Dine: Where to Eat Now
Isa | 79 Portland St. | 207.808.8533 | isaportlandme.com
The focus is on every last detail at Bayside’s newest bistro, featuring an ever-changing, globally influenced menu and some of the city’s best al fresco dining.
Tucked into an unassuming corner of the Bayside neighborhood you will find Isa, a small, inviting bistro whose subtle façade makes the intricate dining experience that awaits inside both surprising and exciting.
Isa is co-owned by husband-and-wife team Isaul Perez and Suzie St. Pierre, who met while working together at the well-known Brooklyn eatery Frankies Spuntino. St. Pierre brings with her not only extensive front-of-house experience but also an impressive background in wine, while Perez seamlessly combines training in French and Italian cookery with dishes inspired by his Mexican heritage.
“We had decided long ago that it was time to open a place of our own,” St. Pierre says. “We actually started looking for a space as far back as 2011. We searched between Portland and Biddeford, looking for something that was both intimate and of the appropriate size that the two of us could run the entire show by ourselves, if need be.”
Once it became apparent that the small brick building was going to be perfect for implementing their vision, St. Pierre teamed up with architect Martin B Dassa to create the overall aesthetic. “I had a very specific vision of a neutral space, dominated by black and white along with the exposed brick,” St. Pierre explains. “We painted the tin ceiling black, and opted for black and white tile on the floor, the entire room accentuated with soft, simple lighting.”
Although this would appear simple enough, each and every element of the design has been thought through completely, down to the ornate cast-iron table bases, mahogany bar, and modern chandelier, which hangs directly above the entrance and serves as a conversation piece on the way in and out. To the side of the building is a sliver of quiet patio tables, including bench seating.
“At the end of the day, it’s really all of the personal touches that keep me going,” St. Pierre says. “And I love the challenge of creating a space that is both aesthetically pleasing and functional as a restaurant. I’ve certainly paid attention and learned a lot of important lessons from watching people do things the wrong way.”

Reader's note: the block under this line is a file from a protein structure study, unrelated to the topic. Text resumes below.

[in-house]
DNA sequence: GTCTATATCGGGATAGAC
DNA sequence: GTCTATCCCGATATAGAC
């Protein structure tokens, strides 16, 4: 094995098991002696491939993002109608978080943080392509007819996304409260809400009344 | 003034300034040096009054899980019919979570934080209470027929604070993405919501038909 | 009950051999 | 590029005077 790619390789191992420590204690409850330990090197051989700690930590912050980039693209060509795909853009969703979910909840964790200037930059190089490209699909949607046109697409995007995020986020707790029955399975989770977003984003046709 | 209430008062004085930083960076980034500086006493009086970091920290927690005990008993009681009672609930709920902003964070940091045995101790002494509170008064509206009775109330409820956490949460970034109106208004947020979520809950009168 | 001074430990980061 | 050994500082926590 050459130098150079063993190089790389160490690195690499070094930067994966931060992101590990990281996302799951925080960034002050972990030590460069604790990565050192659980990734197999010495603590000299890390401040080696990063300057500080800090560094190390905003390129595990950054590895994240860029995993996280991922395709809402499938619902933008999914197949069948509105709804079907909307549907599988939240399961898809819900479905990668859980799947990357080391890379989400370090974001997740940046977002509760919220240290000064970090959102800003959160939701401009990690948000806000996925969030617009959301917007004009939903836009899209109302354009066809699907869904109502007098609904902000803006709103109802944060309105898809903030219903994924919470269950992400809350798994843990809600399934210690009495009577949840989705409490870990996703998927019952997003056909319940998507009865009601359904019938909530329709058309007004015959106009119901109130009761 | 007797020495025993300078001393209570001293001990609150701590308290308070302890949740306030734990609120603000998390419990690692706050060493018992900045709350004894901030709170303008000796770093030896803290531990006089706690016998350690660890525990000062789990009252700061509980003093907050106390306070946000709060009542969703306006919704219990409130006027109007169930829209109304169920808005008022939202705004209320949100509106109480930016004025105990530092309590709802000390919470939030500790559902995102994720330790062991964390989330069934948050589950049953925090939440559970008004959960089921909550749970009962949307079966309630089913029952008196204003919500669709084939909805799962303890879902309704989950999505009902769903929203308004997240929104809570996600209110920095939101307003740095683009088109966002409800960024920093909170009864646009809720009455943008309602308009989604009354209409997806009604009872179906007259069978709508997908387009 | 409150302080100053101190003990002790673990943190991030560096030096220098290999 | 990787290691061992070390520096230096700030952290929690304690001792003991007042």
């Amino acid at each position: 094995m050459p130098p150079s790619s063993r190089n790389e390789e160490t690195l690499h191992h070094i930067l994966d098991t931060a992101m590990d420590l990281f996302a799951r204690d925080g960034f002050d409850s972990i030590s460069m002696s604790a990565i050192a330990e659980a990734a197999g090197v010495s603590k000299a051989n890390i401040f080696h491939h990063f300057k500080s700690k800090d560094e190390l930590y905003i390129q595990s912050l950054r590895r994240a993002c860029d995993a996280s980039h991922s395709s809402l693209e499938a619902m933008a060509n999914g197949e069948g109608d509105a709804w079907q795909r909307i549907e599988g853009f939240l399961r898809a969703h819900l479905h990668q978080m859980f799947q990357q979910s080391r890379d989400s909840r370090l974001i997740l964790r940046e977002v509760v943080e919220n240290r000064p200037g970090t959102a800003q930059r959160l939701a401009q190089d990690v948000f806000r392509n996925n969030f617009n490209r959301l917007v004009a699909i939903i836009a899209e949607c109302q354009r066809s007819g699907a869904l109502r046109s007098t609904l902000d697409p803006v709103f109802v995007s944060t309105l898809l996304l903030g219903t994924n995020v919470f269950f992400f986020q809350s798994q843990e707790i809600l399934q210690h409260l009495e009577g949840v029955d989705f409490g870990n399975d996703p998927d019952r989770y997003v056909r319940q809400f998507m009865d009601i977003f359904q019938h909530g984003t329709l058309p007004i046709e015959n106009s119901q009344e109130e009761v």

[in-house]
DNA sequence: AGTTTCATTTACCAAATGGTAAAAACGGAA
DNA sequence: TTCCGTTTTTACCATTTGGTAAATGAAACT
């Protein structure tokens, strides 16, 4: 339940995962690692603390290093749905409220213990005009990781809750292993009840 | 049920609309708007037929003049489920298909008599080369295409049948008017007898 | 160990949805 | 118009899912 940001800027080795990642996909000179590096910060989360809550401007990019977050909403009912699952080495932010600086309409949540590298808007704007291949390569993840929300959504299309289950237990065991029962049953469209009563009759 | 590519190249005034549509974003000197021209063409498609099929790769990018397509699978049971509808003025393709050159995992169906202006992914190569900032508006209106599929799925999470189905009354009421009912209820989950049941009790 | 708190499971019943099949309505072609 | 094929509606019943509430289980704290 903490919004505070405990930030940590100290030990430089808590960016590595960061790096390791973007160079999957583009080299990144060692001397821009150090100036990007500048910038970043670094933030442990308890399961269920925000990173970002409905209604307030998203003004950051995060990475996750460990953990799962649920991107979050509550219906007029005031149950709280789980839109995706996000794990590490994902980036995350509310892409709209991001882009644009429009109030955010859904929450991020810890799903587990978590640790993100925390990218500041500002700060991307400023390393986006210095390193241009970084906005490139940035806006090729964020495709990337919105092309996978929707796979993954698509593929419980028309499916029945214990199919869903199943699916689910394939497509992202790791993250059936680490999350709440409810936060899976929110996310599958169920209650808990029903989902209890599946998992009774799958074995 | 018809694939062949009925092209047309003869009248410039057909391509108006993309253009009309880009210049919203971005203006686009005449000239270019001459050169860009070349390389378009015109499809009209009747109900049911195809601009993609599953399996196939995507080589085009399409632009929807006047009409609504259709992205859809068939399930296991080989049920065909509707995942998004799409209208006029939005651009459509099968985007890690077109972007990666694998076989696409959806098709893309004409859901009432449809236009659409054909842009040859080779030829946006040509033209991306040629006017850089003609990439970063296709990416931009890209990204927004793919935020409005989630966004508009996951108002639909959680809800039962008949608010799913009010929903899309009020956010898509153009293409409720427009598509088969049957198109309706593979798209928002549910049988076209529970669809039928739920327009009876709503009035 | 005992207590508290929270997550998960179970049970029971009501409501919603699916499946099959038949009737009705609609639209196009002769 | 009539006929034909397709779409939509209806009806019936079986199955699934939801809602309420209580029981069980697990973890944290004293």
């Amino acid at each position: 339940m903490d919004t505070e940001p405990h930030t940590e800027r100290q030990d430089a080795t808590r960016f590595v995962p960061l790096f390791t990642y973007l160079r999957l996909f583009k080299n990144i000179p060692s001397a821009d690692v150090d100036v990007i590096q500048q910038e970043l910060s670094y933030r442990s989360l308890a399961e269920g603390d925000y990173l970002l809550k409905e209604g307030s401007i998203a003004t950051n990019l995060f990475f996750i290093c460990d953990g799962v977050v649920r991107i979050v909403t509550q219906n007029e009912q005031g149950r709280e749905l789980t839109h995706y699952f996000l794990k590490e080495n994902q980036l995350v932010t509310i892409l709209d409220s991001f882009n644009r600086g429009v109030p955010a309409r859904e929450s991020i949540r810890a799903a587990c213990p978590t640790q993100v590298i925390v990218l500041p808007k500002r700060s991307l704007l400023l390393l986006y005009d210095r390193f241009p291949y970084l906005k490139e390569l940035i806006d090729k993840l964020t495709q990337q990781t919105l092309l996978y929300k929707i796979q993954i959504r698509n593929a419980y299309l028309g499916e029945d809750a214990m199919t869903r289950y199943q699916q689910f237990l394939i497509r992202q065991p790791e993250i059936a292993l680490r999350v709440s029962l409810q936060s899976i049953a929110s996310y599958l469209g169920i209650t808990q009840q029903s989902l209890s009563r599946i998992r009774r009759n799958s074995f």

In the kitchen, Perez has put together a menu that incorporates everything from ripe South Carolina peaches cooked on the grill and paired with tangy goat cheese and balsamic vinegar, to an impossibly tender rendition of octopus, served with whole chickpeas, pesto, and a very rich Sicilian olive oil. For his grilled pork chop he actually slow-roasts the entire herb-marinated loin before glazing with Dijon mustard, then cuts off each slab to order and finishes it on the grill. This results in a rich, buttery texture in the meat, which is perfect against a background of creamy, smoky braised lentils and kale.
In regards to the wine program, St. Pierre freely admits that her primary region of interest is Italy, but she did not want to restrict the list to one place. What she does offer are primarily terroir-driven, Old World wines geared specifically toward Perez’s food. One such pairing is a cold glass of Librandi Ciro rosato from Calabria served alongside house-made garganelli pasta with braised rabbit and fresh peas.
What some might not know about Isa is that it is open all day, from 11 a.m. on, serving a slightly abbreviated lunch menu that includes a few special sandwiches, such as roasted pork panini and croque-monsieur, and transitioning into the full dinner menu at 4 p.m. There are few more enjoyable experiences than hiding out on the patio for afternoon cocktails before going inside for dinner as the sun dips down.
Since Isa opened for business in March, it has grown into the space, tightening up the menu and putting together a staff that, each time I have visited, is more akin to a family. St. Pierre and Perez even renovated the apartments upstairs, where they currently reside. “It’s one of the best parts of where we are,” St. Pierre tells me. “There’s literally no commute.”